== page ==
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christopherANSA
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EoIP tunnel hops

Sun Nov 05, 2017 6:36 am

Hi All,

With EoIP tunneling, is there a way to make the EoIP tunnel show up as a hop in the traceroute? Below, 10.99.101.254 is Site A and 10.15.101.254 is Site B, with an EoIP tunnel between them.

PS C:\Windows\system32> tracert 10.15.101.254
Tracing route to 10.15.101.254 over a maximum of 30 hops
1 <1 ms <1 ms <1 ms 10.99.101.254
2 20 ms 20 ms 20 ms 10.15.101.254
Trace complete.
 
payam124
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Re: EoIP tunnel hops

Sun Nov 05, 2017 7:41 am

Please post:
- purpose of having EoIP in the trace
- post the netmasks
- post detailed configuration for the existing network

Generally speaking, it is possible. You can allocate a small network for the EoIP link and pick 2 IPs from this network and set it on both side of EoIP tunnel.
in this way you can treat EoIP as a layer 3 link
 
christopherANSA
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Re: EoIP tunnel hops

Sun Nov 05, 2017 9:00 am

Hi payam124,

The guy who I am doing this for wants the tunnel to show.

Each site has an external public IP address, an internal network with a prefix of 10.nn.101.0/24 and is connected to every other site via an EoIP tunnel with /30 subnets configured on the interfaces. I have configured static routes on the routers to route the traffic (e.g. Site A has an internal subnet of 10.14.101.0/24 and a tunnel IP of 169.254.0.1/30, Site B has 10.15.101.0/24 and a tunnel IP of 169.254.0.2/30, Site A will route 10.15.101.0/24 to 169.254.0.2 and Site B will route 10.14.101.0/24 to 169.254.0.1). The subnets are below (and the routers are on the internal .254 addresses):

Site A Internal Network - 10.14.101.0/24
Site B Internal Network - 10.15.101.0/24
Site C Internal Network - 10.16.101.0/24
Site D Internal Network - 10.17.101.0/24
Site E Internal Network - 10.99.101.0/24

A to B Tunnel - 10.10.100.0/30
A to C Tunnel - 10.10.100.4/30
A to D Tunnel - 10.10.100.8/30
A to E Tunnel - 10.10.100.12/30

B to C Tunnel - 10.10.100.16/30
B to D Tunnel - 10.10.100.20/30
B to E Tunnel - 10.10.100.24/30

C to D Tunnel - 10.10.100.28/30
C to E Tunnel - 10.10.100.32/30

D to E Tunnel - 10.10.100.36/30

Currently if a desktop computer at A on IP 10.14.101.116 tries to ping another desktop at C on 10.16.101.235 it will show the tunnel hop. I guess a more appropriate question would be if the router at A on 10.14.101.254 tried to ping the router at B on 10.15.101.254, is it possible to show the tunnel hop between the two? I don't think it is, but wanted to confirm.
 
payam124
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Re: EoIP tunnel hops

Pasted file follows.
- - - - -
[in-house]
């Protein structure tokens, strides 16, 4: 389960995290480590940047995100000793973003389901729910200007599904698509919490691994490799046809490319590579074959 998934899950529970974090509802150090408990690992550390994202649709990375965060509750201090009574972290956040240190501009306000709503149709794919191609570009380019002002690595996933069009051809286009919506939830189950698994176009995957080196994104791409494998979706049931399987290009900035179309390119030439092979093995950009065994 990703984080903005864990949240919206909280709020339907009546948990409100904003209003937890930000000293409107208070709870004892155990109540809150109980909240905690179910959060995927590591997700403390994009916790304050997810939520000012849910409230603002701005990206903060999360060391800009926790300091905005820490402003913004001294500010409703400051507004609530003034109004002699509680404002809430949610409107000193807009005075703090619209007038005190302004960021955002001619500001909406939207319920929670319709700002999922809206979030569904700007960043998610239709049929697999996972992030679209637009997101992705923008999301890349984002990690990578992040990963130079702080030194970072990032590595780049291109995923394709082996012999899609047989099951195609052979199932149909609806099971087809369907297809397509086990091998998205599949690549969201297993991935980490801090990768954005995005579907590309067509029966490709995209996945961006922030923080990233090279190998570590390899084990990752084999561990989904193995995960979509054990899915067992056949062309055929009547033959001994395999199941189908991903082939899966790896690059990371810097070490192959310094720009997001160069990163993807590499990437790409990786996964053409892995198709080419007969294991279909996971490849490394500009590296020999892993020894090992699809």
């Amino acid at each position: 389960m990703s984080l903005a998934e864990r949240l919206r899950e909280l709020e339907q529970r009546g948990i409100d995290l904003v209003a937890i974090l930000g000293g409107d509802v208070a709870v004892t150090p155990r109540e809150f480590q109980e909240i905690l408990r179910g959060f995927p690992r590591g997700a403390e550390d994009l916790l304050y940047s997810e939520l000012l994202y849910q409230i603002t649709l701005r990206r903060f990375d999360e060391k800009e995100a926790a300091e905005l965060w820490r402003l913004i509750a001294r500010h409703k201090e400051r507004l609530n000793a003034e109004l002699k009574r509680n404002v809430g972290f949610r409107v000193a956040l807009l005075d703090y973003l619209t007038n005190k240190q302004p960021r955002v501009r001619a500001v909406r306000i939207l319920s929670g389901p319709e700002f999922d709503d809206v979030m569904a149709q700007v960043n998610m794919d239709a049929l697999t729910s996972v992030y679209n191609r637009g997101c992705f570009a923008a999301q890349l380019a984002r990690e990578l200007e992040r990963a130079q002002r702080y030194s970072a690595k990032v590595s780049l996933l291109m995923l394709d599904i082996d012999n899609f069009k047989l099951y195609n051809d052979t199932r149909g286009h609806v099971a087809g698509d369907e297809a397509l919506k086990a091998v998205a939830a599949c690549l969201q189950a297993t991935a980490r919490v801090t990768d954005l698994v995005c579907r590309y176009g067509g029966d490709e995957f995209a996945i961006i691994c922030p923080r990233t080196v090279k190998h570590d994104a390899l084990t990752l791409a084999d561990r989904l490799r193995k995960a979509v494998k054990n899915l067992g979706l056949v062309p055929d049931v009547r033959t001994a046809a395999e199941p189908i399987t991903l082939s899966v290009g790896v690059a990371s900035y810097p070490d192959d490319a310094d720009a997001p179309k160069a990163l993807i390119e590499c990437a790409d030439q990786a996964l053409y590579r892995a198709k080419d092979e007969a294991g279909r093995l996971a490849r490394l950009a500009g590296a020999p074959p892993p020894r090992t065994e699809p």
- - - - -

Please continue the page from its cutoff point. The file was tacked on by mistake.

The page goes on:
Sat Nov 11, 2017 3:17 am

while still I can not understand why you want to see any hop with you ping a router connected to you using EoIP, let me explain you how the network works in your case and you would realize why you don't see any hop
Also I'm not clear about: "A to B Tunnel - 10.10.100.0/30" when you mentioned you used 169.254.0.1 and 169.254.0.2 for the tunnel between A and B. Please explain

when you try trace address of router B (10.15.101.254) from Router A, router A checks its routing table and sees 10.15.101.0/24 is readable through 169.254.0.2 over tunnel. so it would pick (by default) 169.254.0.1 as the source of packet, and create a packet which its destination is 10.15.101.254 and set TTL=1 and send the packet to 169.254.0.2 as it is directly connected to this Router using the Tunnel. Attention: when 2 nodes are directly connected, there isn't any hop in between.
then 169.254.0.2 (Router B) receives the packet (whose source is 169.254.0.1) and check the destination which is 10.15.10.254. it finds that the destination is an IP address of its own. so just reply back. no any hop in between.
 
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docmarius
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Re: EoIP tunnel hops

Sat Nov 11, 2017 2:19 pm

To trace the tunnel hops and to be visible to the tunnel traffic, this would mean that ALL routers along the way need to support EoIP, unpack the packet inside, decrease its TTL, repack it and send it to the destination. To expect something like this is hilarious at best, and totally inefficient.
If you need to trace the tunnel hops, explore the endpoint IP by a regular trace, not the tunnel itself. EoIP is just a payload in an IP data flow and there is nothing you can do about it.
In Linux, this is possible on VPNs because there is an option to set the endpoint connection's TTL to be inherited from the tunnel interface's one. But this is a synthetic solution, and I really see no benefit since it would expect the tunneled traffic to need high TTL's without added benefits because the number of hops would not be perdictible like in the regular behavior.
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